What to Bring to The Pikes Peak APEX
Whether you are coming to Colorado Springs, Colorado to race for one day or ride all four, you’re in for a treat. September typically has some of the best weather of the year: crisp and cool mornings, warm afternoons but not too hot, low probability of afternoon thunderstorms, and bright yellow leaves on the aspens. That said, The Pikes Peak APEX presented by RockShox is also at altitudes between 6,000 and 10,000 feet above sea level and Rocky Mountain weather can change very quickly.
The best advice about apparel choices for The APEX is to expect great weather but be prepared for anything. A late September snowstorm is not unheard of in Colorado Springs, and rain or thunderstorms at 6,000-10,000 are significantly colder than at lower elevations.
The air up here is dry, which may be a relief to athletes used to riding and racing in high humidity. However, the downside of dry air is that the temperature rises and drops rapidly. September may see morning temperatures in the 40s and afternoon highs in the 80s.
Layering is the key to comfort and performance in the Rockies. If it’s hot, then it’s easy: a lightweight jersey, your favorite bibs or baggies, and full-finger summer gloves will do the trick. To handle the cool, cold, and downright nasty, consider bringing the following:
- Arm and knee warmers: Great for crisp mornings that develop into warm afternoons. For stages that reach higher elevations, you may want to keep the arm warmers handy in case the temperatures drop suddenly.
- Vest – When paired with arm warmers, a vest in the morning is a great way to beat the chill.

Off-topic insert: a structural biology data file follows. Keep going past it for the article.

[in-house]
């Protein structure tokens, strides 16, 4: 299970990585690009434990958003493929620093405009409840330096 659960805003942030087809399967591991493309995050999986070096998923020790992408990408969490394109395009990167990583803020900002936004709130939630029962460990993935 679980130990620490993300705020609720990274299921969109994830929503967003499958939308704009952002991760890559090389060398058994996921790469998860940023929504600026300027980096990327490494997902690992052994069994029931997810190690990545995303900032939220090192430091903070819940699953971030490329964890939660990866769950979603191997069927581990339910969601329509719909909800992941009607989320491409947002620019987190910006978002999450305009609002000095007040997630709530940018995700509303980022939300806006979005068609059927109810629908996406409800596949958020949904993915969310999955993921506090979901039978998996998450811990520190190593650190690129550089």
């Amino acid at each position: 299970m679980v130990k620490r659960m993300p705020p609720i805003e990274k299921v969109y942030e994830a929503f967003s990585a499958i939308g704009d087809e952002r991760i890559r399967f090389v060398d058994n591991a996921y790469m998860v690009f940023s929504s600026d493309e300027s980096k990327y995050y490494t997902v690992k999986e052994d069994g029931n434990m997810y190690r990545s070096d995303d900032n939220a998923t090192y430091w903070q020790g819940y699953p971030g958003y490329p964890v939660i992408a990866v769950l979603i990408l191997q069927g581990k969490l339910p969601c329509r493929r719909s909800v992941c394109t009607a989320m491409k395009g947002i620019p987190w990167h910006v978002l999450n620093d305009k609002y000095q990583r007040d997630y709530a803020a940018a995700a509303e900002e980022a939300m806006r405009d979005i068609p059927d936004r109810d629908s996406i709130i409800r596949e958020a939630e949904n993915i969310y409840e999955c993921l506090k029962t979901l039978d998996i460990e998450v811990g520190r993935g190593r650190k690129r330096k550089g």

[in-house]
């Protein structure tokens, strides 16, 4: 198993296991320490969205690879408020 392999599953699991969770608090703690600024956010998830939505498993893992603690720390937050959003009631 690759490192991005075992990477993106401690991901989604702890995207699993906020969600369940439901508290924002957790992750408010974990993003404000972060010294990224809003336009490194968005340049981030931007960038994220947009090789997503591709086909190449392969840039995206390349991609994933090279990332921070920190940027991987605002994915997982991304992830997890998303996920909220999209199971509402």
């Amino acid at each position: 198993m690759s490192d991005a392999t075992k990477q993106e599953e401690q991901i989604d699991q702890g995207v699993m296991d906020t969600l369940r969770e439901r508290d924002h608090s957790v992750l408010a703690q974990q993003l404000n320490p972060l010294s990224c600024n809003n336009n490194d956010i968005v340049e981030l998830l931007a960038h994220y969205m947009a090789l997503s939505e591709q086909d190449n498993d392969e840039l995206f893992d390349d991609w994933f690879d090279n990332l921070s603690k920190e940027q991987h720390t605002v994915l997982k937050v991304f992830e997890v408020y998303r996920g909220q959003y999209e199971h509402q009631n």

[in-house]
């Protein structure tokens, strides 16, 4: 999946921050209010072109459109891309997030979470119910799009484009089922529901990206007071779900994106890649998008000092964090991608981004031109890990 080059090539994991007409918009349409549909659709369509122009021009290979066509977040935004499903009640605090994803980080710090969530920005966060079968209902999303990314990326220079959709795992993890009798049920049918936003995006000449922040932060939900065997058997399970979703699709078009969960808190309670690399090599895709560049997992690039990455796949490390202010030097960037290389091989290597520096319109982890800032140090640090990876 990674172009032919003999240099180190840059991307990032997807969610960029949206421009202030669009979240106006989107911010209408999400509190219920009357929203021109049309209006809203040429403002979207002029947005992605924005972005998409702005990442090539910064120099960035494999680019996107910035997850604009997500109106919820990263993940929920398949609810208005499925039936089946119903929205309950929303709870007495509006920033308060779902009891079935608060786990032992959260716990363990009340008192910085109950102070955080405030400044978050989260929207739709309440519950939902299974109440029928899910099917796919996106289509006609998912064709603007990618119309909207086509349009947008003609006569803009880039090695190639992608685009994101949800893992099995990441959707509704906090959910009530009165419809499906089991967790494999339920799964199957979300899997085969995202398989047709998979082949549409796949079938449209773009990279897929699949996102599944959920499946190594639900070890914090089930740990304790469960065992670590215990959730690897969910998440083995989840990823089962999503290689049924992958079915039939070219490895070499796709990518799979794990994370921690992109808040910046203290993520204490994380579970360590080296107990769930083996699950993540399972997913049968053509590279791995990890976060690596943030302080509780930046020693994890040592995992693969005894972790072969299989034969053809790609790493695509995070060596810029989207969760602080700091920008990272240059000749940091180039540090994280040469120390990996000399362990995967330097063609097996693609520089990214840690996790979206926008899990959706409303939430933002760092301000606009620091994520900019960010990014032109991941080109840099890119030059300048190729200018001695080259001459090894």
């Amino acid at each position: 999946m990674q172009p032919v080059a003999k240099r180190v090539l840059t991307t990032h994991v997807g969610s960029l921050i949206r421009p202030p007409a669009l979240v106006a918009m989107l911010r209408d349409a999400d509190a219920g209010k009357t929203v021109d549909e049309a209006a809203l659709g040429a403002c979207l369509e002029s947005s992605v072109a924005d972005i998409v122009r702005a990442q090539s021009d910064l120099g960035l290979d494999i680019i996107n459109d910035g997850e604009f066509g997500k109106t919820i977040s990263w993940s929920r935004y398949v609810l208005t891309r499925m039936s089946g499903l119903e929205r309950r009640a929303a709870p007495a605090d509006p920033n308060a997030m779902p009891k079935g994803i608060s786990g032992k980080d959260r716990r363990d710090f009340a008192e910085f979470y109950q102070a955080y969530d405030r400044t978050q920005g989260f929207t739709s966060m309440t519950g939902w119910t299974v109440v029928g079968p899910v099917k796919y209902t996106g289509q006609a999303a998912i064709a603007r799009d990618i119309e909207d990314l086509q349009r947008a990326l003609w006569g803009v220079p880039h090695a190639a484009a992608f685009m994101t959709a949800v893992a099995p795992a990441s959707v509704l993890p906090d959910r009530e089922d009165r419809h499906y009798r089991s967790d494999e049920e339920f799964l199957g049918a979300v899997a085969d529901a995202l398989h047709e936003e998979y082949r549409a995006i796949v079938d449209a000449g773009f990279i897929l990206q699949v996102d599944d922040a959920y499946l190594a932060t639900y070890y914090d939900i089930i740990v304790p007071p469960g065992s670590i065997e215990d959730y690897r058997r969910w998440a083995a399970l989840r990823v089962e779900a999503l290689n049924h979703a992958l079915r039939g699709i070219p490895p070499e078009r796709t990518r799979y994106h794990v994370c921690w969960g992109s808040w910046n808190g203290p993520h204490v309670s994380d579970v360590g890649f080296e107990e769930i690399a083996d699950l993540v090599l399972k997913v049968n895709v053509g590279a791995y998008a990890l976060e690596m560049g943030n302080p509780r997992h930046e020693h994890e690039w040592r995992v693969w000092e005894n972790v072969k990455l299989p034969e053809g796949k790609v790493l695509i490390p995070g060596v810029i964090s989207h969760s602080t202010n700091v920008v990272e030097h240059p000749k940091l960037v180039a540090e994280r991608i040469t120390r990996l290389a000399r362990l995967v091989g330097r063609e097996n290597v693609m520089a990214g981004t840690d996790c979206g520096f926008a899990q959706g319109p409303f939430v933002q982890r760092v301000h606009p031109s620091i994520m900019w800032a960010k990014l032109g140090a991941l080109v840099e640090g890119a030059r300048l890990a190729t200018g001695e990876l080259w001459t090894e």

- Lightweight rain jacket – An alternative to vest and arm warmers, a lightweight rain jacket can be a multi-use garment. It can keep you warm for the start, get stuffed into a pocket, and then come out again to handle cold, wind, or rain. Although it’s not as modular as arm warmers and a vest, it’s one garment to manage instead of multiple. Just make sure it’s a rain jacket and not just a wind jacket. In rain at altitude, waterproof is better than water resistant.
- Warm gloves – These should definitely be in your luggage, but you’ll only need them if there’s a substantial chance of rain at higher elevations.
Pack an “Uh Oh Bag”
Local riders with experience racing in the Rocky Mountains frequently keep an “Uh Oh Bag” with their normal seasonal gear, just in case. It may seem strange to pack winter gloves, a thermal base layer and jacket, thermal shoe covers, a winter hat for under your helmet, and full-length leg warmers in your bag for an event in September. Most likely, these items will never see the light of day. But if you do need them, they will save the day.
You are responsible for your own repairs out on course at The APEX. There will be motos and aid stations on course, but be prepared to handle your own trailside repairs. Obviously, you’re not going to haul a bike shop’s worth of tools up the mountain with you. Fortunately, there are some essential that are small, light, and priceless when things go wrong:
- Multitool with chain tool – There are countless versions of multitool out there. Be sure your has the tools that fit your bike. If you have Torx bolts, make sure the multitool has the appropriate sizes. A chain tool is another essential addition for mountain bike races.